Joseph Bruchac By: Amanda Burleson
The Early Years • Joseph Bruchac was born October 16, 1942 in Saratoga Springs, New York. • Joseph’s father was of Slovak decent and his mother was of Native American decent. • Joseph Bruchac grew up at the base of the Adirondack Mountains. • Joseph was raised by his maternal grandparents. “Though my parents’ home was less than a half mile away, . . . I never spent a night under their roof.”
Joseph’s grandparents owned Bowman’s Store, a small gas station and general store, where he spent much of his childhood. “Bowman’s store was a place where small seeds of love and trust, of belief and sharing, were planted. . . “ • Jesse Bowman (Obomdsawin), Joseph’s grandfather was of Abenaki Indian and French ancestry. Joseph’s grandfather never admitted his Abenaki ancestry and would identify himself as French when asked. • Joseph’s grandfather talked about Indians when he was in his garden, though many of his practices were traditionally Native American.
Thoughts on Multiculturalism • Joseph Bruchac’s early years laid the foundation for his future as a Native American writer. • “For Native American peoples of North America multiculturalism simply means people. Not some people: all people Wli dogo wongan is how we say it in Abenaki, . . . a phrase that might simply be translated as good relatives meaning all our relations in a figurative sense.” • “My firm belief, is that when perceived properly , when presented and used with sensitivity and balance, ideas of multiculturalism can empower all of our children.”
Becoming a Writer • Joseph Bruchac’s early years laid the foundation for his future as a writer. • He claims that his writing career began by listening. As a small child around the store where people were always coming and going he was able to listen to many stories. • “Being a listener lead me to reading.” • Though Joseph’s grandfather could not read or write, his grandmother was educated and had many books that young Joseph had access to. She would also drive him to the library to get new books. • “Being a reader lead me to writing. I began writing poems in the second grade and I’ve never stopped.”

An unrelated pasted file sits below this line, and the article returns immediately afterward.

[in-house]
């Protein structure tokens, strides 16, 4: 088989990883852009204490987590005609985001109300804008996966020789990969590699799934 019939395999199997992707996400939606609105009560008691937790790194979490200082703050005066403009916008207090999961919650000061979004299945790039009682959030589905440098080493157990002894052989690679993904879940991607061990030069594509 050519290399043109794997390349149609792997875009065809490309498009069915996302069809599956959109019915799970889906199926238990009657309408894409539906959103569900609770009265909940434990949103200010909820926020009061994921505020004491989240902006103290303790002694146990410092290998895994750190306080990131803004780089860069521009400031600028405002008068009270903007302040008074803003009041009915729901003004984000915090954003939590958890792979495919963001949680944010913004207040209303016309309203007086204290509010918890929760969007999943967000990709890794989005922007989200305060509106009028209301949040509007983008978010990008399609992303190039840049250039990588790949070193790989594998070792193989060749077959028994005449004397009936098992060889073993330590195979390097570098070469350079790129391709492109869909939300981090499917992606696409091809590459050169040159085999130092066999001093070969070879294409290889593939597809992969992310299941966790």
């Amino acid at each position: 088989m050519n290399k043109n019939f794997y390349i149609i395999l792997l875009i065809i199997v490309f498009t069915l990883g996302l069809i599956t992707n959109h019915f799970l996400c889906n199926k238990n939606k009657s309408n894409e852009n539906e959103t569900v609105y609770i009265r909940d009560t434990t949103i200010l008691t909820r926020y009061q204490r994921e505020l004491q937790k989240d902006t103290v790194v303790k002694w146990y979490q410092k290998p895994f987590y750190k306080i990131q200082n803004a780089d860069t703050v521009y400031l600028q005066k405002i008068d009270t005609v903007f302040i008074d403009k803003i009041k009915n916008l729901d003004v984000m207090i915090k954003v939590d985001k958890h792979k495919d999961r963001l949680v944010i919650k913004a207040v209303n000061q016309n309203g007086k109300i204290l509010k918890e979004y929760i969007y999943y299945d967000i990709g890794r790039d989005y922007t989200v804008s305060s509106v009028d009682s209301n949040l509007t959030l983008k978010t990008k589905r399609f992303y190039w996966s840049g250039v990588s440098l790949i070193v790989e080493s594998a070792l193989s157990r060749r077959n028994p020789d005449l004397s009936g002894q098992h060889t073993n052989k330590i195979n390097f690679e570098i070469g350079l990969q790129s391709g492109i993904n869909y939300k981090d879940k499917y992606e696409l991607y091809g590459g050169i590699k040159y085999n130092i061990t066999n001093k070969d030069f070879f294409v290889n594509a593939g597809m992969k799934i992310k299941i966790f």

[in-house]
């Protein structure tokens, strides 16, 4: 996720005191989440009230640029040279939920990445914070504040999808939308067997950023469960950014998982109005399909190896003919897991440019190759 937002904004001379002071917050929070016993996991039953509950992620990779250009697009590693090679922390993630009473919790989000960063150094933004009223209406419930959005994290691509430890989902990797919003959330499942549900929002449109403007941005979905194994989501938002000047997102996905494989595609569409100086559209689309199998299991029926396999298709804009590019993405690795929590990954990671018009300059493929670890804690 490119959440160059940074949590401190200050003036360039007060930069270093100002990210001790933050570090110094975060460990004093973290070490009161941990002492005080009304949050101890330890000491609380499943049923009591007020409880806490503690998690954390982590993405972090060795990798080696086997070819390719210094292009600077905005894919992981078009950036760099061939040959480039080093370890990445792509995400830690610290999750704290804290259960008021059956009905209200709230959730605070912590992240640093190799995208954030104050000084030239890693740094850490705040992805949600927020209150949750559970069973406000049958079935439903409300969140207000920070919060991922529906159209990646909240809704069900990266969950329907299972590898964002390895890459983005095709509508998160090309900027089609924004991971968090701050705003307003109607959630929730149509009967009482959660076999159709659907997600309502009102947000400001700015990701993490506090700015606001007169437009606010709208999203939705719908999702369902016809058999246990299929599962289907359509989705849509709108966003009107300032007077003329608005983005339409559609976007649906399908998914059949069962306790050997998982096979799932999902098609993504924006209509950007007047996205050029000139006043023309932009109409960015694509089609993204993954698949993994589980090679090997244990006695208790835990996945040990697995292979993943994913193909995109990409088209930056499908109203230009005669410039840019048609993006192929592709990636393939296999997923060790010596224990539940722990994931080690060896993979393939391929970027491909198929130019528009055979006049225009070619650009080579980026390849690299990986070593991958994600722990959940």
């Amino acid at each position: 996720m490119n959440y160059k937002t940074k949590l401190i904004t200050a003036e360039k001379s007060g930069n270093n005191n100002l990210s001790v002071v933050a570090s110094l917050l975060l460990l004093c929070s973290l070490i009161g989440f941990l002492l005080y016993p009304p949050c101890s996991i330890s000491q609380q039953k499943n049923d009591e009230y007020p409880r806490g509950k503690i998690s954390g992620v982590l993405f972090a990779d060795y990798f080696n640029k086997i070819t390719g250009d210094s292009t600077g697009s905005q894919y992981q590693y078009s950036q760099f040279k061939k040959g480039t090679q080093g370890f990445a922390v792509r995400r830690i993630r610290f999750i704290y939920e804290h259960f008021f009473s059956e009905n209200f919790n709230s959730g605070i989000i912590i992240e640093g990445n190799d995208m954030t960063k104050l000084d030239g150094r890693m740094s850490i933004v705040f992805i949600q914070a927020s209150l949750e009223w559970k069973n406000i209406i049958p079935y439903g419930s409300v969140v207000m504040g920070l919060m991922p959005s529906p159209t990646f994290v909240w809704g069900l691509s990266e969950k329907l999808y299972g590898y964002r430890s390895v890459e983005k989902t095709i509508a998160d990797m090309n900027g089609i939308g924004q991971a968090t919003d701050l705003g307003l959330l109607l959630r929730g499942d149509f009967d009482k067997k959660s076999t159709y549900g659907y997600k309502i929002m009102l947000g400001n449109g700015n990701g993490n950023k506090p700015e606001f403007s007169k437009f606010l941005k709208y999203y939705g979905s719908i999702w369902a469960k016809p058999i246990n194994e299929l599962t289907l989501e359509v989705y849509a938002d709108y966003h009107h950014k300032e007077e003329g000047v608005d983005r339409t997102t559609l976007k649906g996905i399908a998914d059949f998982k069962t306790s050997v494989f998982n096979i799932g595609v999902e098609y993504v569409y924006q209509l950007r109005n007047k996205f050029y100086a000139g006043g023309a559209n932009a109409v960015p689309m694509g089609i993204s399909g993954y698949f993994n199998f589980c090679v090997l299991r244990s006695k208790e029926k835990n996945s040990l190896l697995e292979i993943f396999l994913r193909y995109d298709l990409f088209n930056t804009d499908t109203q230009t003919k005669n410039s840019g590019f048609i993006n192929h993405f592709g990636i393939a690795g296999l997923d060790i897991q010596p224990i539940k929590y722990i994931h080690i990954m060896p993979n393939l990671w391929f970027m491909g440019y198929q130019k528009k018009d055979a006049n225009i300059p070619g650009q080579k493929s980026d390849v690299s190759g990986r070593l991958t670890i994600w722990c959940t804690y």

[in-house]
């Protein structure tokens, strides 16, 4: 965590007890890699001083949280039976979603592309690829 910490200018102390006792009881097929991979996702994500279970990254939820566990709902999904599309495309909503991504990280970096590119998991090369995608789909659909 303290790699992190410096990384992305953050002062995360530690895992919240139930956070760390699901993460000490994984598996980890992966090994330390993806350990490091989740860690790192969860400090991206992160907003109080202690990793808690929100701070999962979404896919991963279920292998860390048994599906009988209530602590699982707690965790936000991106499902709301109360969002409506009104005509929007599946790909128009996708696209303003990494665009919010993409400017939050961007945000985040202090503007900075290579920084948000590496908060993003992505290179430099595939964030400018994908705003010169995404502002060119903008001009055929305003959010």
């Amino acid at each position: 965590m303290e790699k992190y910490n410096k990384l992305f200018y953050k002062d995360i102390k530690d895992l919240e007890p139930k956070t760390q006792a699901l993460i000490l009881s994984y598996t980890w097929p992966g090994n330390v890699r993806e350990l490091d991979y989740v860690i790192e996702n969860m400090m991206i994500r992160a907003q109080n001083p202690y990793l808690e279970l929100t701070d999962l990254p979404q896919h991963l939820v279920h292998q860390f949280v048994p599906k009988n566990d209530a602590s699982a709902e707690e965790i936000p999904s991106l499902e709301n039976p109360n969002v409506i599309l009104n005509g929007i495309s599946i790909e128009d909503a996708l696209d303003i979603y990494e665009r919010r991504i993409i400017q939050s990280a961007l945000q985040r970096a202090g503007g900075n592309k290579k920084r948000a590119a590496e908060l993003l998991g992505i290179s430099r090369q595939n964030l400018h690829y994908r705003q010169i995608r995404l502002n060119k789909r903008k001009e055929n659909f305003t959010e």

The Circle When Joseph was in his early twenties, a mentor introduced him to a circle divided into four sections. This introduction impacted his writing greatly. “The first part of the Circle represents the dawn and the first step to learning, which is to listen. The second part of the Circle stands for morning, which is to observe. The third part of the Circle is the afternoon and it reminds us to remember. The fourth part of the Circle represents the sunset and the final step to learning, which is to share.”
Fatherhood • Joseph had two sons and he decided that he wanted his children to learn about their Indian heritage. • He told them stories and when he ran out of stories to tell he traveled to seek out Native elders. • “I listened. I read books. I researched. And I learned. Being a father made me a storyteller.”
Education and Experience • Joseph has a B.A. from Cornell University, an M.A. in Literature and Creative Writing from Syracuse and a Ph.D. in Comparative Literature from the Union Institute of Ohio. • His work as a educator includes three years at Keta Secondary School in Ghana. He spent eight years at Skidmore College where he taught Creative Writing and African American Literature. He also taught at Green Meadows Intitute, a maximum security prison. With his wife, Carol, he is the founder and Co-Director of the Greenfield Review Literary Center and The Greenfield Review Press.
Children’s Literature • One of the first children’s books that Mr. Bruchac ever had published was Turkey Brother and Other Iroquois Stories. This was a compilation of stories that he had told his sons. • Joseph Bruchac is an extremely diverse writing repertoire. He has written biographies, autobiographies, teacher’s resources, picture books, informational books, folktales, plays, poetry. All of his writings have undertones of Bruchac’s Native American Heritage.
The Circle Continues • Joseph, his younger sister Margaret, and his two grown sons, James and Jesse, continue to work extensively on projects involving the preservation of Abenaki culture and oral tradition, language and traditional Native skills, through storytelling, performing traditional and contemporary Abenaki. • “A story is a way both of seeing the world and experiencing the world. When you hear a story, you can find yourself in that story. That story is the result of the things that people have seen and heard and understood, often for many generations before you.”